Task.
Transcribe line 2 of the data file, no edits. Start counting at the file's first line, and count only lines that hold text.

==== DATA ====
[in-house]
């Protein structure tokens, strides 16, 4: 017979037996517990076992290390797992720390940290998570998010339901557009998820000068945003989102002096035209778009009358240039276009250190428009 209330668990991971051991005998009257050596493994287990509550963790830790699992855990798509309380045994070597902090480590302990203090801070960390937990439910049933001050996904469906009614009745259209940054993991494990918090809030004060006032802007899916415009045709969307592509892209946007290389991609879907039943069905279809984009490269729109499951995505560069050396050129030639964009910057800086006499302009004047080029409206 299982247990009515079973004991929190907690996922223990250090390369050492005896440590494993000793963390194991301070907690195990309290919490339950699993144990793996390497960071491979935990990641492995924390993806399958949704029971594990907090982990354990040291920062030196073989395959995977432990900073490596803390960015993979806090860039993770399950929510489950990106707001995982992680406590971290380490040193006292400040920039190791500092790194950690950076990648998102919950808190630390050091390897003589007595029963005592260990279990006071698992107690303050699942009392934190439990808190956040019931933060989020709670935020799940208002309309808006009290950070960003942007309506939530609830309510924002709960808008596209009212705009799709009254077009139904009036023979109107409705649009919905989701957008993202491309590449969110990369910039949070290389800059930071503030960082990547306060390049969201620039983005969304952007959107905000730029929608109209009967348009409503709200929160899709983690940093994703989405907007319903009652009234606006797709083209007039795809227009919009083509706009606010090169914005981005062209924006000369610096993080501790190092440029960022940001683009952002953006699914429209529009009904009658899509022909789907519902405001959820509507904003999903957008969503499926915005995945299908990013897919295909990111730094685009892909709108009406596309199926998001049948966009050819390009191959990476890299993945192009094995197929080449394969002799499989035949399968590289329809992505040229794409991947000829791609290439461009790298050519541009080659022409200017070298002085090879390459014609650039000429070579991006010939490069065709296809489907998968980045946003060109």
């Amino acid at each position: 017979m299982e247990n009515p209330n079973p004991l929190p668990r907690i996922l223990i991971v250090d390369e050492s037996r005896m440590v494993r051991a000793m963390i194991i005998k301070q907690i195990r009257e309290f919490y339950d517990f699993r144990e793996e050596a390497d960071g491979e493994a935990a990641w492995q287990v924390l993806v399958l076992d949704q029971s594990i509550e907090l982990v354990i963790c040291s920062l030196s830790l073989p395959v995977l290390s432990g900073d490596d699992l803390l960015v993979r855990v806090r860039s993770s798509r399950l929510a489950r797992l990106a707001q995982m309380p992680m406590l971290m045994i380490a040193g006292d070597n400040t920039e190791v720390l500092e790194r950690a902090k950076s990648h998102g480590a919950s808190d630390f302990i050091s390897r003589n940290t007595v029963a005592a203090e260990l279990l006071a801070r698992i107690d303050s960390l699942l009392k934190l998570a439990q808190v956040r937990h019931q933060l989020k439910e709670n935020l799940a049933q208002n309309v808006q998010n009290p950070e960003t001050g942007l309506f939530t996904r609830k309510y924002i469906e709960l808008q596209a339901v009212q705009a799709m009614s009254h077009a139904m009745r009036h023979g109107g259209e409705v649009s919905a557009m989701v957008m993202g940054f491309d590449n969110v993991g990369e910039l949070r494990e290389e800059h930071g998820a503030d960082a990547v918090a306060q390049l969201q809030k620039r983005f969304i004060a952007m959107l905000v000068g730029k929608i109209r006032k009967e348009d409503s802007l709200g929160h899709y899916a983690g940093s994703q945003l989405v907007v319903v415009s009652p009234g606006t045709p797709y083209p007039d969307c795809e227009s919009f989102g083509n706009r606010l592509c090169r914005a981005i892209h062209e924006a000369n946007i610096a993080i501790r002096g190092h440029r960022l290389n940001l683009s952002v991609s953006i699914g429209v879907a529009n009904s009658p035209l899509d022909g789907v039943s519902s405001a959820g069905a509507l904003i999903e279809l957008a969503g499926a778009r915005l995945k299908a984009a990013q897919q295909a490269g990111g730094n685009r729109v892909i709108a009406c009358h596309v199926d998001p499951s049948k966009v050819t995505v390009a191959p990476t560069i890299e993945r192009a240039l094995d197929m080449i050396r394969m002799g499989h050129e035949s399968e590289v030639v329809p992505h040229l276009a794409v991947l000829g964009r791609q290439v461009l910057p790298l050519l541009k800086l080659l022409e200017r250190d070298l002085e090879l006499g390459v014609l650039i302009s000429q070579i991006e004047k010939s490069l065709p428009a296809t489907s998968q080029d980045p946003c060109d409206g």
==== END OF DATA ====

């Protein structure tokens, strides 16, 4: 017979037996517990076992290390797992720390940290998570998010339901557009998820000068945003989102002096035209778009009358240039276009250190428009 209330668990991971051991005998009257050596493994287990509550963790830790699992855990798509309380045994070597902090480590302990203090801070960390937990439910049933001050996904469906009614009745259209940054993991494990918090809030004060006032802007899916415009045709969307592509892209946007290389991609879907039943069905279809984009490269729109499951995505560069050396050129030639964009910057800086006499302009004047080029409206 299982247990009515079973004991929190907690996922223990250090390369050492005896440590494993000793963390194991301070907690195990309290919490339950699993144990793996390497960071491979935990990641492995924390993806399958949704029971594990907090982990354990040291920062030196073989395959995977432990900073490596803390960015993979806090860039993770399950929510489950990106707001995982992680406590971290380490040193006292400040920039190791500092790194950690950076990648998102919950808190630390050091390897003589007595029963005592260990279990006071698992107690303050699942009392934190439990808190956040019931933060989020709670935020799940208002309309808006009290950070960003942007309506939530609830309510924002709960808008596209009212705009799709009254077009139904009036023979109107409705649009919905989701957008993202491309590449969110990369910039949070290389800059930071503030960082990547306060390049969201620039983005969304952007959107905000730029929608109209009967348009409503709200929160899709983690940093994703989405907007319903009652009234606006797709083209007039795809227009919009083509706009606010090169914005981005062209924006000369610096993080501790190092440029960022940001683009952002953006699914429209529009009904009658899509022909789907519902405001959820509507904003999903957008969503499926915005995945299908990013897919295909990111730094685009892909709108009406596309199926998001049948966009050819390009191959990476890299993945192009094995197929080449394969002799499989035949399968590289329809992505040229794409991947000829791609290439461009790298050519541009080659022409200017070298002085090879390459014609650039000429070579991006010939490069065709296809489907998968980045946003060109």